Navigating a Life Changing Event

Recently, and fairly suddenly, Alan and I chose to embrace some changes in our life that are having a big impact on us. Alan was laid off his job late last year and was pursuing another job. If that wasn’t enough our church’s leadership team fell apart and urgently needed help to fill in the blanks. Never ever did we contemplate Alan volunteering for the board of directors of a large church, but that’s what he did after we prayed, sought counsel, and agreed together that the Lord was leading him there.

Photo by Andy Stafiniak

Photo by Andy Stafiniak

Within a week he was attending several meetings a week. Evenings, mornings, long meetings, emergency meetings. Lots of phone calls, email and text communications. It was a very different schedule, sort of like when we prepared for our daughter’s wedding. Those last few months were non-stop and we never felt caught up.

We have always been extremely protective of our time alone for dates and intimacy and it took a few weeks to notice that this new schedule was taking a toll. We also felt the effect on our exercise goals that fell to a lower priority. We were tending to eat fast food on the fly. The long hours, less exercise, and poor food choices meant less energy for intimate time and getting everyday chores done.

Though this has been a big change for us, I know that some couples live in this state of busyness constantly and it doesn’t ease up for them. So temporary or constant, how can we navigate these times and keep our marriages fresh and passionate?

There are the obvious things:

  • Is there anything you can let go of?
  • Decide together if you should add something new.
  • Intentionally shut the phones off for time to connect.
  • Stop things that just waste time- TV, web surfing, gaming.

And schedule intimate time if you have to but be open to unconventional or spontaneous times. When a meeting cancels, don’t waste the opportunity! On the other hand, let go and be content if your time together gets postponed once in a while.

Most important are your attitudes. It’s easy to blame and resent your spouse when they change the plans. But that attitude will only hurt you both if you hold on to it. Don’t ever doubt your spouse’s commitment and love. Making assumptions about their intentions never helps. When your feelings get hurt or your hopes dashed, talk about how you feel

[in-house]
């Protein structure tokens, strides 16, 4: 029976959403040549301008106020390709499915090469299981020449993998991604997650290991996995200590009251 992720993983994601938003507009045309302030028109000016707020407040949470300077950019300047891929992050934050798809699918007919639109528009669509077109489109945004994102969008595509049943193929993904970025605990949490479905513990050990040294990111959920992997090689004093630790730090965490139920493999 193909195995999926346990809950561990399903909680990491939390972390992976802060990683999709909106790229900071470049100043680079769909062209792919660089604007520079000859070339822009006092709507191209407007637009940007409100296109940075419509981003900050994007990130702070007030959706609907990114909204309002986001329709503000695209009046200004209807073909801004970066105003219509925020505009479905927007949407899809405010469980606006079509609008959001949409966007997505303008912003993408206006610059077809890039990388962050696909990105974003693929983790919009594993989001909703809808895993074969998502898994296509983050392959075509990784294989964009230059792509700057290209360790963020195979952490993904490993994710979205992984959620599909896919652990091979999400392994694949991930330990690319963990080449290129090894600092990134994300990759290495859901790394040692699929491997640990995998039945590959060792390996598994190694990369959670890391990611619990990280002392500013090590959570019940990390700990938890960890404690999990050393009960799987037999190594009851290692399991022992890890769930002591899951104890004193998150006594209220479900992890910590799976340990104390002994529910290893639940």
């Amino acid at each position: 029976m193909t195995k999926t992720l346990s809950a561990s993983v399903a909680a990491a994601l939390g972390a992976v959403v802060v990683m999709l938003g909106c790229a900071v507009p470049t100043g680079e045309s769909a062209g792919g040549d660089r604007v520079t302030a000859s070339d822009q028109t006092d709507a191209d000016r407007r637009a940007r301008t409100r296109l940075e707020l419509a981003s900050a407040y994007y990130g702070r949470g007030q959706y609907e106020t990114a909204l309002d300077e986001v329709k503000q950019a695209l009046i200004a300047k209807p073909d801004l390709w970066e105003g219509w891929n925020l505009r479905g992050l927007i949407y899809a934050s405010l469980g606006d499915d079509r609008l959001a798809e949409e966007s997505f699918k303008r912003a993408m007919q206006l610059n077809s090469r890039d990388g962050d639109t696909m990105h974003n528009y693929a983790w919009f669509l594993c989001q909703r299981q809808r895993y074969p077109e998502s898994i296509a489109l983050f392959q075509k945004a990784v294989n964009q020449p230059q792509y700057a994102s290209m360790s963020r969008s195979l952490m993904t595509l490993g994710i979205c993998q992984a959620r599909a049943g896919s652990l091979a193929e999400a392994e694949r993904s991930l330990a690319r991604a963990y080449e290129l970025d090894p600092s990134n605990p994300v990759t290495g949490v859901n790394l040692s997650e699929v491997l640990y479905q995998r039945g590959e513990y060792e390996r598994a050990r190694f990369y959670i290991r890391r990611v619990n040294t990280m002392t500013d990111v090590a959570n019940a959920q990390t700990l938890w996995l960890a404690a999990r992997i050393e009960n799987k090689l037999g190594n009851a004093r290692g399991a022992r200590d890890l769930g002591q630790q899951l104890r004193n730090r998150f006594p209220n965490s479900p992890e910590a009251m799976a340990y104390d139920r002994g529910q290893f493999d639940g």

Photo by John Nyberg

Photo by John Nyberg

and work together to get the time you need.

And finally, don’t forget to plan for and go on that get-away time where you can relax and enjoy each other without any interruptions!

Take Time to Understand Each Other

Have you ever totally misinterpreted something your spouse said?  I sure have!   It is so easy to do and so destructive.  We think we know what our spouse is thinking at the moment so we assume the worst.  Here’s an example…

He asks, “What kind of spices did you use on this steak?”   She declares, “You don’t like it do you?  You always want the same old thing.  We can’t ever try anything different!  Dinners just get more boring all the time.”     He exclaims, “Well you got me pegged!  I was going to say I liked it, but I guess I don’t according to you!”

See how she wrongly assumed what he was thinking, and then blamed him for boring dinners?  Most of us could recover from this with a simple apology and move on to what those spices actually were.  But what if a wrong assumption was made during a discussion in which both spouses were passionate about their positions?  In that kind of situation there is more possibility for deep hurts.  Consider this scenario…

After much debate about which relatives to visit this summer she states, “I just can’t go to Florida this summer!”   He blurts out, “You know, I always wondered if you even liked my family. Sounds like you don’t and you’re ready to just write them off.  You know, I could do without your family too.  Maybe I should just go alone!”

 Some things to consider:

  • Are all the facts out on the table?  Instead of making an assumption, ask what else there is to consider, what else is on your spouse’s mind, what else he or she is feeling. You may be totally surprised what is behind a comment or question.
  • Do you let past issues build up?  Sometimes we make wrong assumptions when resentment leads us in the wrong direction.
  • Think back on times you have made assumptions about your spouse. Is there anything about these situations that made you feel inadequate?  Did a lack of confidence cause you to assume your spouse was criticizing you?
  • If you are getting emotional during a simple factual discussion, perhaps there is an issue that truly needs resolution.  In the first example, maybe she feels that she can’t cook with as much creativity as she’d like and that frustrates her.  She needs to express this so they can find a solution together.
  • Making wrong assumptions often leads to unwarranted blame that is very hurtful to your spouse who will wonder how you could think such a thing of him.  Walls go up between you.
  • Unspoken assumptions fester in your own heart and get blown up over time into bigger mountains.  You may think they are secret but they affect your attitudes and actions toward your spouse.

Letting assumptions remain will never bring a couple closer together.  But it happens so quickly.  I just did it to Alan today after I’d written this blog!  It totally surprised me how fast I fell into it. So think about it ahead of time…what will you do the next time?  Will you be defensive and let it escalate further or will you stop and take time to understand each other?